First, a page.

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Gardening

Put these tools — not useless ­garden gadgets — under the ­Christmas tree

I hope you had a laugh over my column on useless garden gadgets two weeks back. This week I’m turning serious, suggesting useful tools the gardeners on your holiday shopping list will want and use.

Decking your halls, from trees to poinsettias

Buy a Fresh, Safe Christmas Tree     For the freshest Christmas trees, buy locally from a Christmas tree grower’s lot or cut your own. Otherwise, you could be buying an imported tree cut in late October or early November.     Fresh-cut Douglas fir, Scots pine and blue spruce are the most fire-safe Christmas tree species, ranked by the State Fire Marshal based on research conducted by the Bay Gardener in cooperation with the Maryland Christmas Tree Growers.

Good for laughs but not much else

Here’s my short list of useless gadgetry to avoid as you shop for the gardeners on your holiday list.

At Thanksgiving, this year’s garden continues giving

This year’s garden was one of my most productive in recent years, despite its late start as I recovered from a fall last November. With help from family members, including grandchildren, the garden was planted in mid-May.     Even so, we harvested nearly a bushel of onions, which were braided and hung in the garage until recently. This year’s turkey stuffing will contain those garden-grown onions. The Crocket snap bean crop was outstanding, as was the harvest from the yard-long Gita pole bean plants.

If you’re not part of the solution, you’re part of the problem

Think again if you think shade trees pretty much care for themselves.     In the forest, where trees care for themselves, fewer than one percent of seedlings grow to become marketable trees.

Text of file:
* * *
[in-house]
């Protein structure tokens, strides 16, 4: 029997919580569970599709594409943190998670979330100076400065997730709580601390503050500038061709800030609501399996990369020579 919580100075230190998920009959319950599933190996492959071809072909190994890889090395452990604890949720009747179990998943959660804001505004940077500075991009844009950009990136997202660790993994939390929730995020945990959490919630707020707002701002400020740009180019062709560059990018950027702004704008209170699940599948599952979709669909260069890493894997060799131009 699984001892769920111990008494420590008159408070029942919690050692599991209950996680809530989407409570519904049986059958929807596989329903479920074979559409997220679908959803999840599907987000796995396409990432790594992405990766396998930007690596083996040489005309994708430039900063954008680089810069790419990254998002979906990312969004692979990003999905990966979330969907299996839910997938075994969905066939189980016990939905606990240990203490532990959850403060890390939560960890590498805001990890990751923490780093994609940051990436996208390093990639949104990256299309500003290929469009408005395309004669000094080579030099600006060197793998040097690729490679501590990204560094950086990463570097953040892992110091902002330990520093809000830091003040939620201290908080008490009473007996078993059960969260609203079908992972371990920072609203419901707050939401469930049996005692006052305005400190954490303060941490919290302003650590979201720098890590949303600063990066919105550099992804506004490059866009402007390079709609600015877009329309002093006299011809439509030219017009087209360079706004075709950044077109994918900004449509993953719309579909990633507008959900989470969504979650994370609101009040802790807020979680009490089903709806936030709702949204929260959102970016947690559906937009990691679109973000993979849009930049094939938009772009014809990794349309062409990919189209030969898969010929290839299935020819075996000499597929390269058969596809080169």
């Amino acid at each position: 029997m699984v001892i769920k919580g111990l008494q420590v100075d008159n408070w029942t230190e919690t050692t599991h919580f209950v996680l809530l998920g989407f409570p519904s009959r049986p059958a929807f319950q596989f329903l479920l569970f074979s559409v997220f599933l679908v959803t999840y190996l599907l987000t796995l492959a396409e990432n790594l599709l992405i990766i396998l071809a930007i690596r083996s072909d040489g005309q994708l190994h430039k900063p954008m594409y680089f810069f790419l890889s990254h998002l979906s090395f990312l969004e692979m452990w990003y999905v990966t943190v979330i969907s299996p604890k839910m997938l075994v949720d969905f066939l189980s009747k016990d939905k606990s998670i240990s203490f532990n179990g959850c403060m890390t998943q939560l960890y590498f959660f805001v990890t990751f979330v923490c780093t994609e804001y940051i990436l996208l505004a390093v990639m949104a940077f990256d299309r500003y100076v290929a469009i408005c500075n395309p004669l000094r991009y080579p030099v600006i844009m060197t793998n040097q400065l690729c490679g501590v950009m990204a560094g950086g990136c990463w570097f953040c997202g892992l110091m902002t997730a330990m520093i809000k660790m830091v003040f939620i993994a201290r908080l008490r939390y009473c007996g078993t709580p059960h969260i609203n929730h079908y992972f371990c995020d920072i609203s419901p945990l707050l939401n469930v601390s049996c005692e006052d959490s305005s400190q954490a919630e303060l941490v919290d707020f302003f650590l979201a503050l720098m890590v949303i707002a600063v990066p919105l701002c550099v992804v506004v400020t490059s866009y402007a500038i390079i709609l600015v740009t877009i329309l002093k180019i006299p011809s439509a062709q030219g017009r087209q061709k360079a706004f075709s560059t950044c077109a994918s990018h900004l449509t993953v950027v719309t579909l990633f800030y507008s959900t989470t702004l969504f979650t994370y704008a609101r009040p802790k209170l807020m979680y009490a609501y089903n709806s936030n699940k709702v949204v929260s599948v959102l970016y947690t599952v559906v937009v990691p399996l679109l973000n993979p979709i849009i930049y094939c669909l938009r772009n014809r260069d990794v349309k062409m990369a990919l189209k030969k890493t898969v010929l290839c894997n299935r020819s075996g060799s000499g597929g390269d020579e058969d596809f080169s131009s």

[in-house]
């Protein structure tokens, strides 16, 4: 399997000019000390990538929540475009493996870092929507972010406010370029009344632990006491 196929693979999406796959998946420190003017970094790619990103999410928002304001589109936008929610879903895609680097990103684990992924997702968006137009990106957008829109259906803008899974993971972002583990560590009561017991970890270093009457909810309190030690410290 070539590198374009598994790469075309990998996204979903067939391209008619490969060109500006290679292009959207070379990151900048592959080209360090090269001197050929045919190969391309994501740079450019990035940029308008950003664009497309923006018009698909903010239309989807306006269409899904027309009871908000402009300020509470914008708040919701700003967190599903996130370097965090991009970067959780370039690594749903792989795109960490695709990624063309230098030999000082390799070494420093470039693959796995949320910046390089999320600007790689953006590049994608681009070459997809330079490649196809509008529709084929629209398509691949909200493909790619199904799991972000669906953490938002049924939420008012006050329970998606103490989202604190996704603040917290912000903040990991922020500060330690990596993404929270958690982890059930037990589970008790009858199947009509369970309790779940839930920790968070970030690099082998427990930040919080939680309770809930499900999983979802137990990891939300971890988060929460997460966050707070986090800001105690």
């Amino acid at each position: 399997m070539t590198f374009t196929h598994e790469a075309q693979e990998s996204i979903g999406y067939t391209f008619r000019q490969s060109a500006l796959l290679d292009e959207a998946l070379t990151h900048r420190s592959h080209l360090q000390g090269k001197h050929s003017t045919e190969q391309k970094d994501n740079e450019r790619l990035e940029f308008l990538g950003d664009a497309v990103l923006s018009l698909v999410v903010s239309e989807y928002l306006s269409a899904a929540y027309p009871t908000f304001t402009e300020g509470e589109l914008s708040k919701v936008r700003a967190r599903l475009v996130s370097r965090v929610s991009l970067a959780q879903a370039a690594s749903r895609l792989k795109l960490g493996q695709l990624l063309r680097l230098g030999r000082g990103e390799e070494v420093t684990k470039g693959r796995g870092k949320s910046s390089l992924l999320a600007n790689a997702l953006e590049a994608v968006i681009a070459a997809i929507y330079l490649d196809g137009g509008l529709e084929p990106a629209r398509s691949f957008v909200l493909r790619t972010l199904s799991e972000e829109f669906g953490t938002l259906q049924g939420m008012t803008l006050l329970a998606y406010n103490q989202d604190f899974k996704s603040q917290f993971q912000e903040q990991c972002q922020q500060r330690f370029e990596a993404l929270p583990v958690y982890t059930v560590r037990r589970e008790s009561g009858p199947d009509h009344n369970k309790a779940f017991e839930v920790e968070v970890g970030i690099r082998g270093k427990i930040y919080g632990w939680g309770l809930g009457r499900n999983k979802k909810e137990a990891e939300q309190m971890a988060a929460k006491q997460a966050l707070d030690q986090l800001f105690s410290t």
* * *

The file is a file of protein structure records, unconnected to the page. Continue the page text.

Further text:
Now’s the season, so do it right

Mistakes made when planting shade trees grow up to haunt you. Mistake 1: Choosing the wrong tree for the wrong place.     Research the nature and habits of the species you want to plant. Do those qualities match the place you want to plant it and the job you want it to do? Mistake 2: Planting too close to buildings, driveways, sidewalks or driveways.

Straw-Bale Gardening Works

From pot to rooting medium to placement, these plants have ­special needs

Orchids are becoming one of the most popular potted plants. They have the advantage of long-lasting flowers and very attractive leaves. However, after they have flowered, they are often neglected and only watered on inspiration.     Orchids are epiphyte, meaning that they obtain most of their moisture from the air through root-like structures. In nature, they live in tropical forests, growing on trunks and branches of trees. The terrestrial forms of orchids, most commonly offered for sale, are sparsely branched with coarse roots.

Time to repot for life indoors

Fall is the time to repot houseplants. During the short daylight hours of late fall, winter and early spring, most houseplants don’t produce much top growth. This rule is especially true of plants that live outdoors during the summer.

Dry fall following wet summer makes a good show

This year will bring spectacular fall foliage coloration — provided it stays dry.     That’s what I told the Bay Weekly reader asking for my prediction.     More rain means that more of the leaves will remain green for a longer period of time, thus reducing the intensity of the red, orange and yellow. If we have a dry fall, a higher percentage of the leaves will turn color at the same time. But because of drier conditions, the foliage will not last long.